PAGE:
Call Number: Valley City State University 3rd Floor (659.1042 W9508a )
Publication Date: 2016-10-18
From Tim Wu, author of the award-winning The Master Switch ( a New Yorker and Fortune Book of the Year) and who coined the term "net neutrality"--a revelatory, ambitious and urgent account of how the capture and re-sale of human attention became the defining industry of our time. Feeling attention challenged? Even assaulted? American business depends on it. In nearly every moment of our waking lives, we face a barrage of messaging, advertising enticements, branding, sponsored social media, and other efforts to harvest our attention. Few moments or spaces of our day remain uncultivated by the "attention merchants," contributing to the distracted, unfocused tenor of our times. Tim Wu argues that this condition is not simply the byproduct of recent technological innovations but the result of more than a century's growth and expansion in the industries that feed on human attention. From the pre-Madison Avenue birth of advertising to the explosion of the mobile web; from AOL and the invention of email to the attention monopolies of Google and Facebook; from Ed Sullivan to celebrity power brands like Oprah Winfrey, Kim Kardashian and Donald Trump, the basic business model of "attention merchants" has never changed: free diversion in exchange for a moment of your consideration, sold in turn to the highest-bidding advertiser. Wu describes the revolts that have risen against the relentless siege of our awareness, from the remote control to the creation of public broadcasting to Apple's ad-blocking OS. But he makes clear that attention merchants are always growing new heads, even as their means of getting inside our heads are changing our very nature--cognitive, social, political and otherwise--in ways unimaginable even a generation ago. "A startling and sweeping examination of the increasingly ubiquitous commercial effort to capture and commodify our attention...We've become the consumers, the producers, and the content. We are selling ourselves to ourselves." --Tom Vanderbilt, The New Republic "An erudite, energizing, outraging, funny and thorough history...A devastating critique of ad tech as it stands today, transforming "don't be evil" into the surveillance business model in just a few short years. It connects the dots between the sale of advertising inventory in schools to the bizarre ecosystem of trackers, analyzers and machine-learning models that allow the things you look at on the web to look back at you...This stuff is my daily beat, and I learned a lot from Attention Merchants." --Cory Doctorow, BoingBoing "Illuminating." --Jacob Weisberg, The New York Review of Books
Call Number: Valley City State University 3rd Floor (302.23 At52s )
Publication Date: 2016-08-16
In a media landscape dominated by advocacy news networks pushing competing points of view, how can the average person uncover the truth about any particular issue? This book will show you how to separate the facts from the agenda-driven spin and selective presentation often used by such news sources as Fox and MSNBC. The author describes the goals of advocacy journalism--i.e., journalism that transparently advocates a biased worldview--and shows that it has been a part of our history since the 1700s. He assesses the role of talk radio, cable news networks, and the more recent phenomena of special-interest blogs, websites, and citizen journalists in creating the current media climate. While conceding that advocacy journalism is undoubtedly popular and has some positive aspects, the author also points out its many negative features. Perhaps the most important of these is its polarizing effect on society. Skewed will give readers the tools to critique the media, to see both sides of any issue, and to become better informed citizens and voters.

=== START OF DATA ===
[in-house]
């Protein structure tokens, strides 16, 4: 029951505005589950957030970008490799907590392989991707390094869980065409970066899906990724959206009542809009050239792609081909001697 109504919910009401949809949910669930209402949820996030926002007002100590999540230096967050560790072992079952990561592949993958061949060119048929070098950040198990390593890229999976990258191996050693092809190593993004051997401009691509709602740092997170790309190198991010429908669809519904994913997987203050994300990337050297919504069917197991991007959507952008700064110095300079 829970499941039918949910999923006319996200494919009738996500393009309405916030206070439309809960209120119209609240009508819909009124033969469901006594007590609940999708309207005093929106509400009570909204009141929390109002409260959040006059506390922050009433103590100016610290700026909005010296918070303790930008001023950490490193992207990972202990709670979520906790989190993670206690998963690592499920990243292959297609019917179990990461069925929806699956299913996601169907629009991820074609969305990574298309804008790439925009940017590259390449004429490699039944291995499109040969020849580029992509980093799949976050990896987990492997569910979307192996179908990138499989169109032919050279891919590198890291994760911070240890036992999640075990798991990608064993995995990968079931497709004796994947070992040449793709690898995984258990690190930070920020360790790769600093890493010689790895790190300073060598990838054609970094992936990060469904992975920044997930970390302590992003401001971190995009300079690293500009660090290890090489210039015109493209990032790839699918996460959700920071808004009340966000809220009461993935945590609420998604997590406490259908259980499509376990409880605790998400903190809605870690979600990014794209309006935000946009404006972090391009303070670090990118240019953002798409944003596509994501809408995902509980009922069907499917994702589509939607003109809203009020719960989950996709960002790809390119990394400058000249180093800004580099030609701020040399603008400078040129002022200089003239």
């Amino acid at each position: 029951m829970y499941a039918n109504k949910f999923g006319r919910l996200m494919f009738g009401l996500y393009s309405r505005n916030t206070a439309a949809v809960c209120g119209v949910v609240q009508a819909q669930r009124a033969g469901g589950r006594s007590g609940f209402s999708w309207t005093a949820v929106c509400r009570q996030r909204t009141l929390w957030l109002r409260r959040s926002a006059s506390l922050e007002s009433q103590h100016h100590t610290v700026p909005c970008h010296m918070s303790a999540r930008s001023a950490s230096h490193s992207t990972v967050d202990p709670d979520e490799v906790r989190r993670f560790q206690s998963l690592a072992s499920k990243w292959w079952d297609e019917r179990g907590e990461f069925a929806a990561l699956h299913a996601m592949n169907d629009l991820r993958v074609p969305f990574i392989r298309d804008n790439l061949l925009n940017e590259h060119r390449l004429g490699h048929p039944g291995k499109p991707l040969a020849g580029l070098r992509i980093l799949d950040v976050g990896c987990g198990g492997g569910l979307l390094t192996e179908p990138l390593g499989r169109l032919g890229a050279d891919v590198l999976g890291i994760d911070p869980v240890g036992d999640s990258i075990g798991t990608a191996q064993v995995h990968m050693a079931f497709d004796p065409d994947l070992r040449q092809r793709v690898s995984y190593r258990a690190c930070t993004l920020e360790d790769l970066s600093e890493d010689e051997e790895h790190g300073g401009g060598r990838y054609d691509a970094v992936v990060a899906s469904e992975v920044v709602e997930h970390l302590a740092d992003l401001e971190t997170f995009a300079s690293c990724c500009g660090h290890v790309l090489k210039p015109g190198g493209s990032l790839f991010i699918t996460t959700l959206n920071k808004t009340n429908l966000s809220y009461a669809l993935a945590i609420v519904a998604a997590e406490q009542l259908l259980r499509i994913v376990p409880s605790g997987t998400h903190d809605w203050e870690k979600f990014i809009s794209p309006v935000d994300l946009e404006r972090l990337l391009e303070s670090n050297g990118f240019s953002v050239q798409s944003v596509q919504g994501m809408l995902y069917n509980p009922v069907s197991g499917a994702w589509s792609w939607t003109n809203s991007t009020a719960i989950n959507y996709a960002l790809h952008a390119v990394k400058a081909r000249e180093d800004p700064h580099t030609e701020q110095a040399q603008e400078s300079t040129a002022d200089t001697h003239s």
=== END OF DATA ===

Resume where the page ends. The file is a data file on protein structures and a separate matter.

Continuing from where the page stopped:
Call Number: Valley City State University 3rd Floor (302.23 G785d )
Publication Date: 2016-09-06
Over the past decade, American outlets such as PolitiFact, FactCheck.org, and the Washington Post's Fact Checker have shaken up the political world by holding public figures accountable for what they say. Cited across social and national news media, these verdicts can rattle a political campaign and send the White House press corps scrambling. Yet fact-checking is a fraught kind of journalism, one that challenges reporters' traditional roles as objective observers and places them at the center of white-hot, real-time debates. As these journalists are the first to admit, in a hyperpartisan world, facts can easily slip into fiction, and decisions about which claims to investigate and how to judge them are frequently denounced as unfair play. Deciding What's True draws on Lucas Graves's unique access to the members of the newsrooms leading this movement. Graves vividly recounts the routines of journalists at three of these hyperconnected, technologically innovative organizations and what informs their approach to a story. Graves also plots a compelling, personality-driven history of the fact-checking movement and its recent evolution from the blogosphere, reflecting on its revolutionary remaking of journalistic ethics and practice. His book demonstrates the ways these rising organizations depend on professional networks and media partnerships yet have also made inroads with the academic and philanthropic worlds. These networks have become a vital source of influence as fact-checking spreads around the world.
Call Number: Valley City State University 2nd Floor (791.4472 Sch951b )
Publication Date: 2016-05-17